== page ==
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What if He or She Just Has the Blues?
In recent years, there has been a groundswell of activism and campaigning to reduce the stigma of depression and mental health anomalies. A number of celebrities and public figures have come forward to tell their stories of struggling with depression.
Though we accept what we hear about adults dealing with depression, it’s difficult to recognize the early warning signs of depression in children. When a child or teen is withdrawn, sullen or frequently sad, adults often assume “It’s just a phase he’s going through.”, or “She’s just hormonal!”
Maybe your child is growing through a difficult time, or their emotions are being affected by hormones. Maybe there is a long term mental health condition which you should recognize, and work with your doctor to determine the best course of treatment.
Here is some guidance we’ve curated from professionals on how to determine:
- If your son or daughter might have a depression disorder, or just have “the blues”
- Common symptoms and signals you can watch for
- When you should contact your doctor, social worker or other professional
How to Spot a “Black Dog” In Your Child’s Life
Australian author Matthew Johnstone published a compelling book living with depression called “I Had a Black Dog”. It has become a global phenomenon, and inspired an awareness campaign from the World Health Organization. It identifies depression as a mood disorder, but one which can be managed by therapy, medication or a physical wellness programs.
The “Black Dog Book” identifies many of the symptoms of living with depression like:
- Feeling helpless or hopeless
- Severe spikes in appetite, and weight loss or gain
- Anger, guilt, feelings of worthlessness and/or irritability
- Difficulty sleeping, or sleeping too much
- Loss of interest in activities your child usually loves to do
- Withdrawal from friends, family and social events
- Strange aches and pains
- Difficulty concentrating, poor performance in school
- General negativity or ambiguous thoughts
- Lack of interest in personal hygiene, dress or being around people
If you find your child is expressing concerns about these symptoms, or if you observe them exhibiting these signs, try and start a dialog with them. Try not to be too confrontational about it, as your child may retract and hide their feelings. Concealing depression symptoms is another sign of clinical depression. Discuss your concerns with your child or teen supportively, not accusingly.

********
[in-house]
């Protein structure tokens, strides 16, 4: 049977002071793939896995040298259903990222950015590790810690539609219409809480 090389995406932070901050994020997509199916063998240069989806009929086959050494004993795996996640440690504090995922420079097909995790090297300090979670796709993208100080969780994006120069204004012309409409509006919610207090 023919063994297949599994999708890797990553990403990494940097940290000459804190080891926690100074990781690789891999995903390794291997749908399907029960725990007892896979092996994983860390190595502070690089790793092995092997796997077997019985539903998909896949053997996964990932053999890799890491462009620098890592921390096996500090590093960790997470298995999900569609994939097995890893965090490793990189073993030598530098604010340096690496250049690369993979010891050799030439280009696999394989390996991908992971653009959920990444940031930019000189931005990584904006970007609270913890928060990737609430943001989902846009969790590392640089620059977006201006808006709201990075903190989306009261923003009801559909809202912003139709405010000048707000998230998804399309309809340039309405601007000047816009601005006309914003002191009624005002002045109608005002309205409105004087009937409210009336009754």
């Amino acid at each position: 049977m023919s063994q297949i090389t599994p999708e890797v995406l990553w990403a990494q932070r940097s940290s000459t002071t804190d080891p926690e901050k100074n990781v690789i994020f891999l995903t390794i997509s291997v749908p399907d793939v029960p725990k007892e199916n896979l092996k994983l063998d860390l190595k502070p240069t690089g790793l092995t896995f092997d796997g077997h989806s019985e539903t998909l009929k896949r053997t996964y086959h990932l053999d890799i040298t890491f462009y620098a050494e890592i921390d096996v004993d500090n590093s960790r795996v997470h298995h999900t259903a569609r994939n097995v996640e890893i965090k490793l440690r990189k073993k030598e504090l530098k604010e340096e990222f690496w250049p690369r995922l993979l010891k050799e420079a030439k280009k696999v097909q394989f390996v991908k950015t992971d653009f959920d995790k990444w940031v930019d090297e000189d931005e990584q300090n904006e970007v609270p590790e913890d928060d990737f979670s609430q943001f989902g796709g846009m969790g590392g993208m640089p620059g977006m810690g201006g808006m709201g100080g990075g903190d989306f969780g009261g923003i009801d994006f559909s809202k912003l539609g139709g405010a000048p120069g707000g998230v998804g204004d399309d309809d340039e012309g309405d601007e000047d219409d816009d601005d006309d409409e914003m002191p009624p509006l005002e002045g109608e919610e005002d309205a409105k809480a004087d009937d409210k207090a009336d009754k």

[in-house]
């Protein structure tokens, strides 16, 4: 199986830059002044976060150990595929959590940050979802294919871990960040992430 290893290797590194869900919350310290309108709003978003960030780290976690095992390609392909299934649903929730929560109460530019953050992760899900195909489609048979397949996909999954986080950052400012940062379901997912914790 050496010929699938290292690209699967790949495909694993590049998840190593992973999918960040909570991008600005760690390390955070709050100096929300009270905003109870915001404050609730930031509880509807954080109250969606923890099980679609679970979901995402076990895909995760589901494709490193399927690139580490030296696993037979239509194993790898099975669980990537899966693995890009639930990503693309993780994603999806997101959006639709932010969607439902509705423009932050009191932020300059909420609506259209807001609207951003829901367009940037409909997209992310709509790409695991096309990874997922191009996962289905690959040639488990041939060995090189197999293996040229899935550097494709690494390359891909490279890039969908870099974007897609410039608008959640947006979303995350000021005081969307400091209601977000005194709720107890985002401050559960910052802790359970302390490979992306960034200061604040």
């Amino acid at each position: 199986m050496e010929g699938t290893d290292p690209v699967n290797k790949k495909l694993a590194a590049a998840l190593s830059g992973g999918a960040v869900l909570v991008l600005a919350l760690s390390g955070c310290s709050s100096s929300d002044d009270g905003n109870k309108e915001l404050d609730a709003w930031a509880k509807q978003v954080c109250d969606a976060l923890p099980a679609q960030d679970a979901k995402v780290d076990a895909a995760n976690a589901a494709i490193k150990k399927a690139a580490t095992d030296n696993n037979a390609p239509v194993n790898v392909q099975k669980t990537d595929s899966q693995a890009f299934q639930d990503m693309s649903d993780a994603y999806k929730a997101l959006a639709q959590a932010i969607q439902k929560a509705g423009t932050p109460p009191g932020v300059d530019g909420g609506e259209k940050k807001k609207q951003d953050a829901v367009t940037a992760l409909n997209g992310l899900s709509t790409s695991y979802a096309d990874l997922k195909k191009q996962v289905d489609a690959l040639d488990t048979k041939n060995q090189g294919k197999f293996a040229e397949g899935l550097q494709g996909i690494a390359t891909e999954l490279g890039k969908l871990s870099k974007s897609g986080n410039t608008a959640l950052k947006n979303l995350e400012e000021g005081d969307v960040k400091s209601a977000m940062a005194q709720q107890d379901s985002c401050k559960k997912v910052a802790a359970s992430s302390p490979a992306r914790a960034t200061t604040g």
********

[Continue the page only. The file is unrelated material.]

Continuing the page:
What if He or She Just Has the Blues?
If your child or teen is exhibiting some of these symptoms suddenly, or for a short term basis, they may just have a case of “the sads”. They may just need:
- Fresh air
- A change in nutrition choices
- A conversation with you that is calm and patient. Allow them the time to speak their feelings
- To distance them from video games, social media or the internet
- Space, understanding, and recognition that their feelings are important
There may be something happening at school, with relationships with friends or romantic interests that are causing “angst” or sadness. Try to help your child through what they are dealing with. If the symptoms persist, consider speaking with your family doctor about forms of treatment. There are also support resources at the school, either to “compare notes” on symptoms you are seeing, to get referrals to community programs, or talk to counsellors about options.
If you are noticing some of these warning signs of child depression, don’t despair. If you have been experiencing signs of sadness or stress yourself, your child or teen may be picking up on your emotional cues. Recognizing whether your son or daughter is suffering from a mood disorder, or just a temporary bout of the blues is important.
If your physician diagnoses your child as being mildly or deeply depressed, there are a number of pharmaceutical options which your doctor may recommend to treat their condition. Early detection often helps to diminish depression, and alternative approaches to medicine are often effective.
Other therapeutic options include:
- Discussions with a therapist, social worker or psychiatrist/psychologist
- Fitness programs
- Family sessions with a mediator
- Nutritional consultations
Regardless of the long term plan, starting with your family doctor is often the best first step. Other community resources like the CMHA, YMCA or peer groups might be a good next step. Your child’s future can be made drastically better if you open up a dialogue with them, help them feel safe, and work towards a mentally healthy future.